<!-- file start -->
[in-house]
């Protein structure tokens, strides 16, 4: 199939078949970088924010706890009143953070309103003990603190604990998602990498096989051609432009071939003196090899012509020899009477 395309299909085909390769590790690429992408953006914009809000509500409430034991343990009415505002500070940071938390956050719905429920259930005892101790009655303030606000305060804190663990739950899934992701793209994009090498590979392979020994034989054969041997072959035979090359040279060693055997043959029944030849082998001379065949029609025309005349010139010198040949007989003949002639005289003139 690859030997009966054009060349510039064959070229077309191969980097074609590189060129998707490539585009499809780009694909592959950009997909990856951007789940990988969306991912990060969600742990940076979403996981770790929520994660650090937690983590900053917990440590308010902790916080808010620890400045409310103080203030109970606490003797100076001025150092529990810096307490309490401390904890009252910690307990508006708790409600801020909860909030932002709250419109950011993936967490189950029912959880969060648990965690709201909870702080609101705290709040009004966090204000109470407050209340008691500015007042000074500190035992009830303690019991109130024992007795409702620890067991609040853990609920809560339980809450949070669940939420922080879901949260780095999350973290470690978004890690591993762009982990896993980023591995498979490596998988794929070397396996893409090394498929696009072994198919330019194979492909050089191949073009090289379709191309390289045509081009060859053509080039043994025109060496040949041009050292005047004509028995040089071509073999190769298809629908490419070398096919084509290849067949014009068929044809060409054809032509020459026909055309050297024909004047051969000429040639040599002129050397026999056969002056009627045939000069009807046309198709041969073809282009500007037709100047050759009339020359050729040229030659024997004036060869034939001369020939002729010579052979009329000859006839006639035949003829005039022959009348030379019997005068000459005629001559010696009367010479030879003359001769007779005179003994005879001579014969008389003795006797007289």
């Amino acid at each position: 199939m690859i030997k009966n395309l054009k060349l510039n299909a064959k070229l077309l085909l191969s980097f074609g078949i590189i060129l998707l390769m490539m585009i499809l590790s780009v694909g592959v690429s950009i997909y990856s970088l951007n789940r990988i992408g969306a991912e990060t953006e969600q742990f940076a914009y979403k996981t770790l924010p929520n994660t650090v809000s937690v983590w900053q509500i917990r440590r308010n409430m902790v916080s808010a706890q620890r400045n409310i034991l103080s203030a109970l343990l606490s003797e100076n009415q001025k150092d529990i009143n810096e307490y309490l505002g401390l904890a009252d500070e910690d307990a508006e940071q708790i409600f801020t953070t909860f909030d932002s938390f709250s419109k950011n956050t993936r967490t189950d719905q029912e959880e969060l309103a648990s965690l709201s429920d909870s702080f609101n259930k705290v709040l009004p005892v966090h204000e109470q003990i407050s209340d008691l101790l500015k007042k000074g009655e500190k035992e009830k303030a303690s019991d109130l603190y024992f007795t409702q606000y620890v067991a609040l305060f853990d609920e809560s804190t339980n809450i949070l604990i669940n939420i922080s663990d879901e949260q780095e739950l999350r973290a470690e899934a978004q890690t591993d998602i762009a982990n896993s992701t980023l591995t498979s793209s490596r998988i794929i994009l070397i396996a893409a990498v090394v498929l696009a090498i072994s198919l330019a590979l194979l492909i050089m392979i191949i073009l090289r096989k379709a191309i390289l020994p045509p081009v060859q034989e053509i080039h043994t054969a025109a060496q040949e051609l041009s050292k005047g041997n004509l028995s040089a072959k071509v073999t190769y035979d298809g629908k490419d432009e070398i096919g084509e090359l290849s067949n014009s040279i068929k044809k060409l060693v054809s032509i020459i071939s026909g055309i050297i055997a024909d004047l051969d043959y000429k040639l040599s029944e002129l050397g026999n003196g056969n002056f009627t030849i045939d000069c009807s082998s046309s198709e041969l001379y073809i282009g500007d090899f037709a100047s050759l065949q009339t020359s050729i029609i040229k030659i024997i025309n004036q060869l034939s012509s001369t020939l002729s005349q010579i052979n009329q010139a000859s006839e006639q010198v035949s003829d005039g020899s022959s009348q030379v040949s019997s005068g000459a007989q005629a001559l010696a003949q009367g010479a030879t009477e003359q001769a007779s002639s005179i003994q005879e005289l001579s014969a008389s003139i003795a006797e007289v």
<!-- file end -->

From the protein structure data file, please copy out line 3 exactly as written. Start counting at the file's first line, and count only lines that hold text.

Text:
């Amino acid at each position: 199939m690859i030997k009966n395309l054009k060349l510039n299909a064959k070229l077309l085909l191969s980097f074609g078949i590189i060129l998707l390769m490539m585009i499809l590790s780009v694909g592959v690429s950009i997909y990856s970088l951007n789940r990988i992408g969306a991912e990060t953006e969600q742990f940076a914009y979403k996981t770790l924010p929520n994660t650090v809000s937690v983590w900053q509500i917990r440590r308010n409430m902790v916080s808010a706890q620890r400045n409310i034991l103080s203030a109970l343990l606490s003797e100076n009415q001025k150092d529990i009143n810096e307490y309490l505002g401390l904890a009252d500070e910690d307990a508006e940071q708790i409600f801020t953070t909860f909030d932002s938390f709250s419109k950011n956050t993936r967490t189950d719905q029912e959880e969060l309103a648990s965690l709201s429920d909870s702080f609101n259930k705290v709040l009004p005892v966090h204000e109470q003990i407050s209340d008691l101790l500015k007042k000074g009655e500190k035992e009830k303030a303690s019991d109130l603190y024992f007795t409702q606000y620890v067991a609040l305060f853990d609920e809560s804190t339980n809450i949070l604990i669940n939420i922080s663990d879901e949260q780095e739950l999350r973290a470690e899934a978004q890690t591993d998602i762009a982990n896993s992701t980023l591995t498979s793209s490596r998988i794929i994009l070397i396996a893409a990498v090394v498929l696009a090498i072994s198919l330019a590979l194979l492909i050089m392979i191949i073009l090289r096989k379709a191309i390289l020994p045509p081009v060859q034989e053509i080039h043994t054969a025109a060496q040949e051609l041009s050292k005047g041997n004509l028995s040089a072959k071509v073999t190769y035979d298809g629908k490419d432009e070398i096919g084509e090359l290849s067949n014009s040279i068929k044809k060409l060693v054809s032509i020459i071939s026909g055309i050297i055997a024909d004047l051969d043959y000429k040639l040599s029944e002129l050397g026999n003196g056969n002056f009627t030849i045939d000069c009807s082998s046309s198709e041969l001379y073809i282009g500007d090899f037709a100047s050759l065949q009339t020359s050729i029609i040229k030659i024997i025309n004036q060869l034939s012509s001369t020939l002729s005349q010579i052979n009329q010139a000859s006839e006639q010198v035949s003829d005039g020899s022959s009348q030379v040949s019997s005068g000459a007989q005629a001559l010696a003949q009367g010479a030879t009477e003359q001769a007779s002639s005179i003994q005879e005289l001579s014969a008389s003139i003795a006797e007289v």